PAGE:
Document Detail


Role of air in granular jet formation.
MedLine Citation:
PMID:  17678191     Owner:  NLM     Status:  MEDLINE    
Abstract/OtherAbstract:
A steel ball impacting on a bed of very loose, fine sand results in a surprisingly vigorous jet which shoots up from the surface of the sand [D. Lohse, Phys. Rev. Lett. 93, 198003 (2004)10.1103/PhysRevLett.93.198003]. When the ambient pressure p is reduced, the jet is found to be less vigorous [R. Royer, Nature Phys. 1, 164 (2005)10.1038/nphys175]. In this Letter we show that p also affects the rate of penetration of the ball: Higher pressure increases the rate of penetration, which makes the cavity created by the ball close deeper into the sand bed, where the hydrostatic pressure is stronger, thereby producing a more energetic collapse and jetting. The origin of the deeper penetration under normal ambient pressure is found to lie in the extra sand fluidization caused by the air flow induced by the falling ball.
Authors:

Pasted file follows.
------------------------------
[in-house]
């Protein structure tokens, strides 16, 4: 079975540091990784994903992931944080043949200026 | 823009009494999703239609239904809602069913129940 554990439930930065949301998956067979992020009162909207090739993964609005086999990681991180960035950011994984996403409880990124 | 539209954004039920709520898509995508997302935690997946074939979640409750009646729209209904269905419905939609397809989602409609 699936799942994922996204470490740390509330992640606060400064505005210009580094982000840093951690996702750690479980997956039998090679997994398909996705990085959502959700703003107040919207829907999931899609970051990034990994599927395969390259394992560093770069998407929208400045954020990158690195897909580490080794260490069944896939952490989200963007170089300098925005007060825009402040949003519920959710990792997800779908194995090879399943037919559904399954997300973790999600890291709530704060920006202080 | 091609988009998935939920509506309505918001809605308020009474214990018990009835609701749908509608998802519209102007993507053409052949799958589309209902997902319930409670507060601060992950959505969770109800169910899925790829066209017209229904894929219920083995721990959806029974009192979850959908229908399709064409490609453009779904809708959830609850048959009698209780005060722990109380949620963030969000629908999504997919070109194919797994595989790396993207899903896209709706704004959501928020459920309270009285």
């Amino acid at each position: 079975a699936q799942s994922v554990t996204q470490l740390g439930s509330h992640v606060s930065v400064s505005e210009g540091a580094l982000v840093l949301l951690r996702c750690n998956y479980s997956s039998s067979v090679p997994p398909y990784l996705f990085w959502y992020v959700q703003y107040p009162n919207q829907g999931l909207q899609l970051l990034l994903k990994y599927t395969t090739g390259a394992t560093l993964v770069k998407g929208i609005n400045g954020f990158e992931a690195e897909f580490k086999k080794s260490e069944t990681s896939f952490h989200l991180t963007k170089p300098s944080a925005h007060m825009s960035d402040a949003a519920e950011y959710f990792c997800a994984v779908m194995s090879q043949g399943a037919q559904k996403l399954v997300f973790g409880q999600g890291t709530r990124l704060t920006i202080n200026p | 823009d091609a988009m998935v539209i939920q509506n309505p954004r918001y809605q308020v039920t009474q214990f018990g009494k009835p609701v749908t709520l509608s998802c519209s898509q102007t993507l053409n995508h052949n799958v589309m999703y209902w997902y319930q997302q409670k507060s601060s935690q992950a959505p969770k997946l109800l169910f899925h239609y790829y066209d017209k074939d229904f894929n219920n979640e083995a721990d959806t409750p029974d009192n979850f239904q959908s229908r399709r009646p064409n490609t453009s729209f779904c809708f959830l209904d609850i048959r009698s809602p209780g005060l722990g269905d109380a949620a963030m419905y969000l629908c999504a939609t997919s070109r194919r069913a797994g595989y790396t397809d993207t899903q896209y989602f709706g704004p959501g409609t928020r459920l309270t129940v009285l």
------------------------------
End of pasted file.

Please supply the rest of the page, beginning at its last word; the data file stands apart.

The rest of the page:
Gabriel Caballero; Raymond Bergmann; Devaraj van der Meer; Andrea Prosperetti; Detlef Lohse
Publication Detail:
Type:  Journal Article; Research Support, Non-U.S. Gov't     Date:  2007-07-06
Journal Detail:
Title:  Physical review letters     Volume:  99     ISSN:  0031-9007     ISO Abbreviation:  Phys. Rev. Lett.     Publication Date:  2007 Jul 
Date Detail:
Created Date:  2007-08-06     Completed Date:  2008-01-16     Revised Date:  -    
Medline Journal Info:
Nlm Unique ID:  0401141     Medline TA:  Phys Rev Lett     Country:  United States    
Other Details:
Languages:  eng     Pagination:  018001     Citation Subset:  IM    
Affiliation:
Faculty of Science and J.M. Burgers Centre for Fluid Dynamics, University of Twente, Enschede, The Netherlands.
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MeSH Terms
Descriptor/Qualifier:
Air*
Pressure
Silicon Dioxide*
Steel
Time Factors
Chemical
Reg. No./Substance:
12597-69-2/Steel; 7631-86-9/Silicon Dioxide

From MEDLINE®/PubMed®, a database of the U.S. National Library of Medicine


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